TIGARD, Ore. (AP) - The board overseeing Oregon's public pension system has lowered assumptions about how much return the system will make on its investments.
The Public Employees Retirement System board voted unanimously Friday to cut assumed earnings from 7.5 percent to 7.2 percent.
The change will increase the system's unfunded liability from $22 billion to $24.4 billion, forcing government employers to boost their required contributions into the system.
Market experts said a 7.5 percent return was too rosy an outlook. But lowering expectations too much, even if realistic, was politically difficult because of the budget problems it would cause school districts and other governments.
House Republican Leader Mike McLane (R-Powell Butte) issued the following statement after the PERS Board voted to reduce the pension system’s assumed rate of return from 7.5% to 7.2%, which is expected to increase the PERS unfunded liability by more than $2 billion:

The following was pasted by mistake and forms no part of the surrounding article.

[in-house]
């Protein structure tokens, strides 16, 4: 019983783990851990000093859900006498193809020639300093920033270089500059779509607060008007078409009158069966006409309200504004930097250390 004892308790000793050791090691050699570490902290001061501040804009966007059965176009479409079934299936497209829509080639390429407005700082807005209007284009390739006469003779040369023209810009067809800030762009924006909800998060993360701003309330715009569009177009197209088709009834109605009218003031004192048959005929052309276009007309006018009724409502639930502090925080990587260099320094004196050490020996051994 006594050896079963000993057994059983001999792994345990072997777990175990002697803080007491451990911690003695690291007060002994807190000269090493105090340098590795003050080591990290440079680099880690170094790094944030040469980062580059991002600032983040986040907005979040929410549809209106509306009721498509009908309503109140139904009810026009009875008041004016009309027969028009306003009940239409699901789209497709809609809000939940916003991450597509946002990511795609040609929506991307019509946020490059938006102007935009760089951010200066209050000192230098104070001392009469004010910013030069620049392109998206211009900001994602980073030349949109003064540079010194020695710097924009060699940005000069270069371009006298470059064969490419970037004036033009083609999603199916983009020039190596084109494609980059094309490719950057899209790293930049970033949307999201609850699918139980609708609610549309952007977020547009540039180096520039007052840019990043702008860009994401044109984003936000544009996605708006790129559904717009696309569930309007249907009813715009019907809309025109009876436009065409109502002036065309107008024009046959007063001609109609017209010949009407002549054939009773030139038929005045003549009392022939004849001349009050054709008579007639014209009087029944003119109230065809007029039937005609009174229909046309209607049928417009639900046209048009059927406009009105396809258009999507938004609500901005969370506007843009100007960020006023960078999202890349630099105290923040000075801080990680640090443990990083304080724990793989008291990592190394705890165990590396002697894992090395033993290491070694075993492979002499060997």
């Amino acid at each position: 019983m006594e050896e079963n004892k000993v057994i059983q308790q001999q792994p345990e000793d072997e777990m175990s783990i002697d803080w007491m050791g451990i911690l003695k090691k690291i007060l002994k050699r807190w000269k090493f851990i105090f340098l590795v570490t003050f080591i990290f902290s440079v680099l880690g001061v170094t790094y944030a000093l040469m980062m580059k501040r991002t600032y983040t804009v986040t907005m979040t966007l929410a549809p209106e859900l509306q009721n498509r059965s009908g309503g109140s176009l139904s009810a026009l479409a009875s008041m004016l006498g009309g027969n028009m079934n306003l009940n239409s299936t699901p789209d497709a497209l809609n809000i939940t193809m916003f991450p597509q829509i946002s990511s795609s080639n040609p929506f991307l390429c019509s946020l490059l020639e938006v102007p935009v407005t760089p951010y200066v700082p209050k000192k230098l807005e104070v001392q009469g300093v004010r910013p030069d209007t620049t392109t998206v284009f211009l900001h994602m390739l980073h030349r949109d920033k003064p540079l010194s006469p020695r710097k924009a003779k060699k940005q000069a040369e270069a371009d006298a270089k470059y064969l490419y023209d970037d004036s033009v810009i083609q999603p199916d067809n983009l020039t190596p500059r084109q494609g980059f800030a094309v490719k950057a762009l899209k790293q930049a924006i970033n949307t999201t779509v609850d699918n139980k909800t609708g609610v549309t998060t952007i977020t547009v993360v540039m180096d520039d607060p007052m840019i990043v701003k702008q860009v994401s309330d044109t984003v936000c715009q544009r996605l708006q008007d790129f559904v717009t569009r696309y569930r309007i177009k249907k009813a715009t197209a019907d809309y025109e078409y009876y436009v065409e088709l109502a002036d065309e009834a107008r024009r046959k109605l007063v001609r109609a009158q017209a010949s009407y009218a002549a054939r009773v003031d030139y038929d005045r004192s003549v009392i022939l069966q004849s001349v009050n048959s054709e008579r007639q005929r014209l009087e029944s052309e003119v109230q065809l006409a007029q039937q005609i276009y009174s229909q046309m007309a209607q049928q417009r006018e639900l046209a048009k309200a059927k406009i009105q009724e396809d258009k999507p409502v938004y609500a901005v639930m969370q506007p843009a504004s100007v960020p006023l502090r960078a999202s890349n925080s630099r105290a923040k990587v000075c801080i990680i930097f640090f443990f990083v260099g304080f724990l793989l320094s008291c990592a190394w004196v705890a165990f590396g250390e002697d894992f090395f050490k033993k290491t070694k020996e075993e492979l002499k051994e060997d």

“Today’s vote by the PERS Board should serve as a sobering moment for our state’s political leaders. As our pension debt continues to explode, so does the burden placed on our schools and local governments. We cannot ignore this problem any longer. It is well past time for us to act. If our current cast of politicians in Salem are unwilling to confront this problem head on, then perhaps it is time for new leaders to take their places.”